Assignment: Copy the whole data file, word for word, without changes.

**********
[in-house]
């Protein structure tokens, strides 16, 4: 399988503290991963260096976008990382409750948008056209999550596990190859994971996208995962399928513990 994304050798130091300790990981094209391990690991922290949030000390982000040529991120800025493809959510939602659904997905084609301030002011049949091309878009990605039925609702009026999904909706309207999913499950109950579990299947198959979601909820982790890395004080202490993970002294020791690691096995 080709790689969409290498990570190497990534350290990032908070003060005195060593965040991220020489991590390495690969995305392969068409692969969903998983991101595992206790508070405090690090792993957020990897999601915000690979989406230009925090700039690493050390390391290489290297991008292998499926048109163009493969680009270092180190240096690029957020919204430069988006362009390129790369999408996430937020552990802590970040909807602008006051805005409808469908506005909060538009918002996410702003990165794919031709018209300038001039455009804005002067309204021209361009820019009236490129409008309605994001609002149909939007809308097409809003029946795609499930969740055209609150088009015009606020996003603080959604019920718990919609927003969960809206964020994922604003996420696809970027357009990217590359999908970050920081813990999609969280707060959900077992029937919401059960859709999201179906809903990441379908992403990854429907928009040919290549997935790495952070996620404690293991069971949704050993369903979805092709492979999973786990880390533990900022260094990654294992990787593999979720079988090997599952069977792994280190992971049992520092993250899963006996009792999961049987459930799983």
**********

[in-house]
């Protein structure tokens, strides 16, 4: 399988503290991963260096976008990382409750948008056209999550596990190859994971996208995962399928513990 994304050798130091300790990981094209391990690991922290949030000390982000040529991120800025493809959510939602659904997905084609301030002011049949091309878009990605039925609702009026999904909706309207999913499950109950579990299947198959979601909820982790890395004080202490993970002294020791690691096995 080709790689969409290498990570190497990534350290990032908070003060005195060593965040991220020489991590390495690969995305392969068409692969969903998983991101595992206790508070405090690090792993957020990897999601915000690979989406230009925090700039690493050390390391290489290297991008292998499926048109163009493969680009270092180190240096690029957020919204430069988006362009390129790369999408996430937020552990802590970040909807602008006051805005409808469908506005909060538009918002996410702003990165794919031709018209300038001039455009804005002067309204021209361009820019009236490129409008309605994001609002149909939007809308097409809003029946795609499930969740055209609150088009015009606020996003603080959604019920718990919609927003969960809206964020994922604003996420696809970027357009990217590359999908970050920081813990999609969280707060959900077992029937919401059960859709999201179906809903990441379908992403990854429907928009040919290549997935790495952070996620404690293991069971949704050993369903979805092709492979999973786990880390533990900022260094990654294992990787593999979720079988090997599952069977792994280190992971049992520092993250899963006996009792999961049987459930799983």